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Pork Commentary: McDonald's Joins Gestation Parade

by 5m Editor
22 February 2012, at 8:44am

US - Last week the world’s largest fast food chain McDonald’s, announced that they wish not to purchase pork from sows raised in gestation stalls at some time in the future, writes Jim Long.

No exact timeline has been established as McDonald’s is waiting for their pork suppliers proposed plans which they expect in May.

The Humane Society of the United States, a well organized lobby group intent on destroying intensive livestock production and have everyone eat lettuce was quick to respond. Wayne Pacelle, the HSUS President and CEO: "All animals deserve humane treatment, including farm animals, and it’s wrong to immobilize animals for their whole lives in crates barely larger than their bodies." Who could disagree with Mr. Pacelle, but as usual "whole lives" is far from reality. The truth is, this issue is never been anything but an innate desire of elite Washington based lobby groups intent on shaping the world into a vegetarian society while making a good living doing it. A vegetarian lifestyle is a concept contrary to centuries of human history. We believe in liberty and choice. Vegetarians can eat only lettuce if they wish but the moralistic and legislative attempts to shape society to their own vision is misplaced. Thankfully this elitist minority has little sway in most of the world. Global meat consumption is the highest in history. As peoples income rise the desire for meat is magnified.

Cost of Gestation Change

We expect the gestation stalls will be gone in the future. The cost to change to other types of housing will be significant. In Spain the estimate to change per sow is $300- $400 US per sow or one billion dollars for the 3 million sows. The US is about 6 million sows, that’s two billion dollars if all changed. (some are already done) All these costs increase cost of production.

In the US egg industry when more space was mandated in cages, the number of laying hens declined and egg prices increased. The same could happen with sows. It takes more space to have sows in pens. Same barns, less sows, the results could be a cut in hog production.

As a concept group housing - ESF Sow Systems and group sows work. Genesus has several customers with high productivity using such formats with one herd over 31 pigs weaned for the calendar year 2011. Also Genesus Genetics are being exclusively used at the National Centre for Livestock and the Environment, a $15 million dollar facility in Manitoba with a major research component in ESF and Group Housing. The future always leads to change, and we must get ready. Our concern is not about sow housing in the future but the assault that intensive livestock production is facing by the vegetarians who use it as a moral front to justify their quest for societal change through legislation.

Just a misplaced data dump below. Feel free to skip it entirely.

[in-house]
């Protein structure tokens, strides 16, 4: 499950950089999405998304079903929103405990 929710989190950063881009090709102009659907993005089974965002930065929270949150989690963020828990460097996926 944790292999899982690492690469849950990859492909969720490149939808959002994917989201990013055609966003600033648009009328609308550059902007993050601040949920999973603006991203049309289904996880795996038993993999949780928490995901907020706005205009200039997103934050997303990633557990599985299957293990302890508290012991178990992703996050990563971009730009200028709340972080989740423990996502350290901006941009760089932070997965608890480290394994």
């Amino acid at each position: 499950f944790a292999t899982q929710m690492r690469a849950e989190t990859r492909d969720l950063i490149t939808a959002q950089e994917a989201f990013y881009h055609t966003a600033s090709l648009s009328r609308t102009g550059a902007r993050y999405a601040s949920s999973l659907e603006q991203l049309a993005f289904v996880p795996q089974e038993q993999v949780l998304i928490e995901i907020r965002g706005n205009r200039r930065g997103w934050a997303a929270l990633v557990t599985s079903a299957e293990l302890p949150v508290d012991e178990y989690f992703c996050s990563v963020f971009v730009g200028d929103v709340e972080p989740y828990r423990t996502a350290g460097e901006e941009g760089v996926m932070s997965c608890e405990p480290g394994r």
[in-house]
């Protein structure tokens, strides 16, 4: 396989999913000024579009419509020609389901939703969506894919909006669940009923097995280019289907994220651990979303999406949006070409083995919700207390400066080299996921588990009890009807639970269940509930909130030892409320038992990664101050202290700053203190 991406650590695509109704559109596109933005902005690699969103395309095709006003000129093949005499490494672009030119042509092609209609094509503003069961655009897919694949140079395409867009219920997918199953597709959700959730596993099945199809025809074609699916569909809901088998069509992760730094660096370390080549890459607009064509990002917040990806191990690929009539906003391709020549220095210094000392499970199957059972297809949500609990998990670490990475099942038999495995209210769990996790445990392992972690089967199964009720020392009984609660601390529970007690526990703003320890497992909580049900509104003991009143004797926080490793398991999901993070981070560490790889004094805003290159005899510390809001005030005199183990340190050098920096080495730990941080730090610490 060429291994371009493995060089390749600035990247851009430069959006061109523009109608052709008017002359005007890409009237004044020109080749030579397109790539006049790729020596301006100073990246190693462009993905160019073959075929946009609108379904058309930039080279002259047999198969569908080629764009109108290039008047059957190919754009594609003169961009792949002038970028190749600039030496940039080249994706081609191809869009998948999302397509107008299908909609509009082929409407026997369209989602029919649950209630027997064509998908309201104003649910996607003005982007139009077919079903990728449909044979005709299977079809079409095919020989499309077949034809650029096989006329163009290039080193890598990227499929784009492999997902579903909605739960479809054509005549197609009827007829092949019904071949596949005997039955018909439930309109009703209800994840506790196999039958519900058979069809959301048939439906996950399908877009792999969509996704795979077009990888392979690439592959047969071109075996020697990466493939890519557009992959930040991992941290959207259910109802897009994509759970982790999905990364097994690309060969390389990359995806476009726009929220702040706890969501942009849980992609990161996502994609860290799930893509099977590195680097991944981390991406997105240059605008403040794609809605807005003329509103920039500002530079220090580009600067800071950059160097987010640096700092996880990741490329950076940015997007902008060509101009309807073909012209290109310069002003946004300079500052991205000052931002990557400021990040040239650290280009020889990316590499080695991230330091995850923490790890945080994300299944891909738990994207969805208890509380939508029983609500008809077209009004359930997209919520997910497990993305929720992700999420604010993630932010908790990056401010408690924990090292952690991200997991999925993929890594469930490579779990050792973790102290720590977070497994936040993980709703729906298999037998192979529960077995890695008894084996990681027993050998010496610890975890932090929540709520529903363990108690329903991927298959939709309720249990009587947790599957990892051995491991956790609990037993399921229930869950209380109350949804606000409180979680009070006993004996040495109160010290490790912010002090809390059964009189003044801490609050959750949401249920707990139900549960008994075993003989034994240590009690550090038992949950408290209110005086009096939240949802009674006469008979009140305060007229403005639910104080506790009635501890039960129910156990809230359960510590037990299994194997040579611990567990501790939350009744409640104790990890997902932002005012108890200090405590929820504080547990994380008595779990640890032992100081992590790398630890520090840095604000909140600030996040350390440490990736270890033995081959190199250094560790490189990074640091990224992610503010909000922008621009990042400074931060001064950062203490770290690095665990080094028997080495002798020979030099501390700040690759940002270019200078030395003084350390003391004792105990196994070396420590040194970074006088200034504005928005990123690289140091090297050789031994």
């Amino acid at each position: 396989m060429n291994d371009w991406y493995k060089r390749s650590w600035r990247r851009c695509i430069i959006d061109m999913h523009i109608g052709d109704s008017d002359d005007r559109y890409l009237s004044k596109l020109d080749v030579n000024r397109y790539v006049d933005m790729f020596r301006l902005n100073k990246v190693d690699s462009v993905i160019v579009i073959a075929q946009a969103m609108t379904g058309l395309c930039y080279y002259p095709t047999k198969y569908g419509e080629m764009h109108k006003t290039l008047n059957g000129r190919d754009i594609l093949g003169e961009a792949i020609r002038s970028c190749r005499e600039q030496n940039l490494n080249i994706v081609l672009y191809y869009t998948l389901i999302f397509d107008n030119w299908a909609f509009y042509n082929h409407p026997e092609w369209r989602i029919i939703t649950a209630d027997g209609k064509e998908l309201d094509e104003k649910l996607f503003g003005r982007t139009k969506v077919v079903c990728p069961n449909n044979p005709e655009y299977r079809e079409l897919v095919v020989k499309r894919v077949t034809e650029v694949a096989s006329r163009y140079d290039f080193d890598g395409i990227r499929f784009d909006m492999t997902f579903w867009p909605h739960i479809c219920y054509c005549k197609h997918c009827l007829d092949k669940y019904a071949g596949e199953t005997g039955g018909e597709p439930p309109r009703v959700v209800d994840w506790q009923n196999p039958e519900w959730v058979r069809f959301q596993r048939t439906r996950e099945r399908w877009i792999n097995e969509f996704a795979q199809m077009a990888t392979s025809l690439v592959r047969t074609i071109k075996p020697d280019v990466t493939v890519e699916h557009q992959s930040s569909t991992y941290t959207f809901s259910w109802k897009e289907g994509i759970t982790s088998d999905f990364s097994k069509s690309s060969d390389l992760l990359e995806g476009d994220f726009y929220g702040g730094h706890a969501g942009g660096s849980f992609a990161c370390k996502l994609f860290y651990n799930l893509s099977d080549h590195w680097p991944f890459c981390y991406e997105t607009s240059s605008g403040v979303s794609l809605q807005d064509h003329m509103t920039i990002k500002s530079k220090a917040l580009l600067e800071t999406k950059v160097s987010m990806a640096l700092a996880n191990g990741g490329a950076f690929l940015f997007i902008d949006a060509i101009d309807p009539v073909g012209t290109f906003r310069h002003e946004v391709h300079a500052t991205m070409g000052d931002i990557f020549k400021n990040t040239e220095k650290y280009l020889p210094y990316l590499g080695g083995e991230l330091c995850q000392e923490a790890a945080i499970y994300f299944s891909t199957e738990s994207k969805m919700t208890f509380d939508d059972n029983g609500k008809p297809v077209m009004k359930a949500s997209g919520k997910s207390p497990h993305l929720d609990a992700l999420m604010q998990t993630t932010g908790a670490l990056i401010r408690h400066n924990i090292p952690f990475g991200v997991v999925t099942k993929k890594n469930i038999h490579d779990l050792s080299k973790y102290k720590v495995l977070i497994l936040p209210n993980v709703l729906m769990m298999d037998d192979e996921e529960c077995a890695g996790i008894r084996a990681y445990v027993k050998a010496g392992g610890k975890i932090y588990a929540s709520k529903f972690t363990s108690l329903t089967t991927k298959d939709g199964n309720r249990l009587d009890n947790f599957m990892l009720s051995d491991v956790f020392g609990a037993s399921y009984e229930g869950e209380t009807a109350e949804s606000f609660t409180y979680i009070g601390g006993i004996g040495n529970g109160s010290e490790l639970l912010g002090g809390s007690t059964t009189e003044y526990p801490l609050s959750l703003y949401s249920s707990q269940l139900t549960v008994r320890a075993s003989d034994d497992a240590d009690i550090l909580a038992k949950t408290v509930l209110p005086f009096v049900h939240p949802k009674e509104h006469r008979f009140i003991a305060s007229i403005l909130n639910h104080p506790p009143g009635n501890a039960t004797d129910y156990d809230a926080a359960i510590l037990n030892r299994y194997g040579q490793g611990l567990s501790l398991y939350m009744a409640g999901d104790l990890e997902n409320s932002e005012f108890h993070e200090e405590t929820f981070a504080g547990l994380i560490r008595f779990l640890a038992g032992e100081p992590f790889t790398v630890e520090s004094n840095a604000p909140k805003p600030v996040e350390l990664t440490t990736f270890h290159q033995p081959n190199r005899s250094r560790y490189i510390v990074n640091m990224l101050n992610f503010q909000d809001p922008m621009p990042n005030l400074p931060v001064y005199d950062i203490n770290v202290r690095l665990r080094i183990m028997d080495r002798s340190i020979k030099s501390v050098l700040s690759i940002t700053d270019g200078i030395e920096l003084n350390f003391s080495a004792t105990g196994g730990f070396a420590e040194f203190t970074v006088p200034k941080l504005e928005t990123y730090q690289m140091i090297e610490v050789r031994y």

Observations

July lean hogs closed at 99.75 on Friday, Aug at 99.725. The smart guys in Chicago obviously think hogs are going to be strong this summer. There is still upside to these prices in our opinion. Low cattle numbers, less chickens, strong pork exports and little change in swine production over the next few months is a recipe for even stronger prices. We won’t be surprised if the hogs touch $1.10 lean a pound. Producers could use it. From what we can figure most producers have not back filled the equity hole that was created in past years.

The feeder pig market is one that has little control. It is an emotional, truly supply and demand equation. No one controls it and the number of buyers and sellers keep it fragmented. Last week USDA 40lbs cash feeder pigs reached $94 with the average $85.38. Strong, strong prices. It tells us producers are voting with their own money that lean hogs will be high this summer.

Canada January Swine Inventory

Statistics Canada released its January list inventory this week, no big surprise. The sow Inventory was at 1.29 million down 1,000 sows from a year ago. Total other hogs were 10.708 million up 126,000 from the same time a year ago. Canada’s production has been standing still since the breeding herd declined 20% (-300,000 sows) in the past few years. We expect little change going forward either up or down. No one will build a new sow unit in the for-seeable future, Canada’s costs with a par dollar to the US puts Canada at a cost of production disadvantage and this coupled with the fact market hogs brings lower prices compared to the US market. No sow herd growth.

Bottomline: No more hogs from Canada is supportive for Canada-US and world Hog prices.